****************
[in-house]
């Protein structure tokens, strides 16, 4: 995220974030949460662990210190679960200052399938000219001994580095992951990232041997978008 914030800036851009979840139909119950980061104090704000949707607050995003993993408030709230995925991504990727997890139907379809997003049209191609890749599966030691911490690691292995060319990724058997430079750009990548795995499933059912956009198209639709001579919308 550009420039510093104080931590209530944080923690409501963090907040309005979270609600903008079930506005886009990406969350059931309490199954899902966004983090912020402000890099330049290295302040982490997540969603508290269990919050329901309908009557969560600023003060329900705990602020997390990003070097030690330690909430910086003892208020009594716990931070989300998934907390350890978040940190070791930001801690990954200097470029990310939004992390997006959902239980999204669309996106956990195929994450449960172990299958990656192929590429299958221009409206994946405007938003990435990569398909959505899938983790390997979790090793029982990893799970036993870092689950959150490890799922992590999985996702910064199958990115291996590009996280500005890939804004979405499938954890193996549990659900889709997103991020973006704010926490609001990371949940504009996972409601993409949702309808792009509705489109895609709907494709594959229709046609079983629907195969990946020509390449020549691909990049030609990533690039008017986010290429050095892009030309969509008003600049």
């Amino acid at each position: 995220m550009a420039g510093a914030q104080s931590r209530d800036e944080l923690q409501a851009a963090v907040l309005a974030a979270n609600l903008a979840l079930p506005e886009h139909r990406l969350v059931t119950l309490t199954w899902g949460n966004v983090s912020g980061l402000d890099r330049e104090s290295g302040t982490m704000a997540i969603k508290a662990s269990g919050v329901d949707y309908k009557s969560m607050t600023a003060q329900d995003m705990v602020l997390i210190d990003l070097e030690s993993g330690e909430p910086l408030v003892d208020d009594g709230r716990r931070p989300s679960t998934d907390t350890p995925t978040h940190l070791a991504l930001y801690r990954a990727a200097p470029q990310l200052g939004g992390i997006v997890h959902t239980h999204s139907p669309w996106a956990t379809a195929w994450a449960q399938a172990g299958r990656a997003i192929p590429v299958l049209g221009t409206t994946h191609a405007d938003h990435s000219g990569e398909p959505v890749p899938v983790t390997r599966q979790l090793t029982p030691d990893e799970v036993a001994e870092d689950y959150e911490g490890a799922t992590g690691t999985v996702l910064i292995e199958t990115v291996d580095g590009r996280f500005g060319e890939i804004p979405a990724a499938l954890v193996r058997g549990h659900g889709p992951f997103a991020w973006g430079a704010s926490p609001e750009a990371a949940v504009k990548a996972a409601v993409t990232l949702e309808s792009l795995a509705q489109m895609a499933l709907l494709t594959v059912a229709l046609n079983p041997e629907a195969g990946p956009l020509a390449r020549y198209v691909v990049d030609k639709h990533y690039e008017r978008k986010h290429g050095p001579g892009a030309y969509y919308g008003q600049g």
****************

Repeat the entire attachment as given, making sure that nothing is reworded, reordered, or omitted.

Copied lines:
[in-house]
């Protein structure tokens, strides 16, 4: 995220974030949460662990210190679960200052399938000219001994580095992951990232041997978008 914030800036851009979840139909119950980061104090704000949707607050995003993993408030709230995925991504990727997890139907379809997003049209191609890749599966030691911490690691292995060319990724058997430079750009990548795995499933059912956009198209639709001579919308 550009420039510093104080931590209530944080923690409501963090907040309005979270609600903008079930506005886009990406969350059931309490199954899902966004983090912020402000890099330049290295302040982490997540969603508290269990919050329901309908009557969560600023003060329900705990602020997390990003070097030690330690909430910086003892208020009594716990931070989300998934907390350890978040940190070791930001801690990954200097470029990310939004992390997006959902239980999204669309996106956990195929994450449960172990299958990656192929590429299958221009409206994946405007938003990435990569398909959505899938983790390997979790090793029982990893799970036993870092689950959150490890799922992590999985996702910064199958990115291996590009996280500005890939804004979405499938954890193996549990659900889709997103991020973006704010926490609001990371949940504009996972409601993409949702309808792009509705489109895609709907494709594959229709046609079983629907195969990946020509390449020549691909990049030609990533690039008017986010290429050095892009030309969509008003600049």
């Amino acid at each position: 995220m550009a420039g510093a914030q104080s931590r209530d800036e944080l923690q409501a851009a963090v907040l309005a974030a979270n609600l903008a979840l079930p506005e886009h139909r990406l969350v059931t119950l309490t199954w899902g949460n966004v983090s912020g980061l402000d890099r330049e104090s290295g302040t982490m704000a997540i969603k508290a662990s269990g919050v329901d949707y309908k009557s969560m607050t600023a003060q329900d995003m705990v602020l997390i210190d990003l070097e030690s993993g330690e909430p910086l408030v003892d208020d009594g709230r716990r931070p989300s679960t998934d907390t350890p995925t978040h940190l070791a991504l930001y801690r990954a990727a200097p470029q990310l200052g939004g992390i997006v997890h959902t239980h999204s139907p669309w996106a956990t379809a195929w994450a449960q399938a172990g299958r990656a997003i192929p590429v299958l049209g221009t409206t994946h191609a405007d938003h990435s000219g990569e398909p959505v890749p899938v983790t390997r599966q979790l090793t029982p030691d990893e799970v036993a001994e870092d689950y959150e911490g490890a799922t992590g690691t999985v996702l910064i292995e199958t990115v291996d580095g590009r996280f500005g060319e890939i804004p979405a990724a499938l954890v193996r058997g549990h659900g889709p992951f997103a991020w973006g430079a704010s926490p609001e750009a990371a949940v504009k990548a996972a409601v993409t990232l949702e309808s792009l795995a509705q489109m895609a499933l709907l494709t594959v059912a229709l046609n079983p041997e629907a195969g990946p956009l020509a390449r020549y198209v691909v990049d030609k639709h990533y690039e008017r978008k986010h290429g050095p001579g892009a030309y969509y919308g008003q600049g």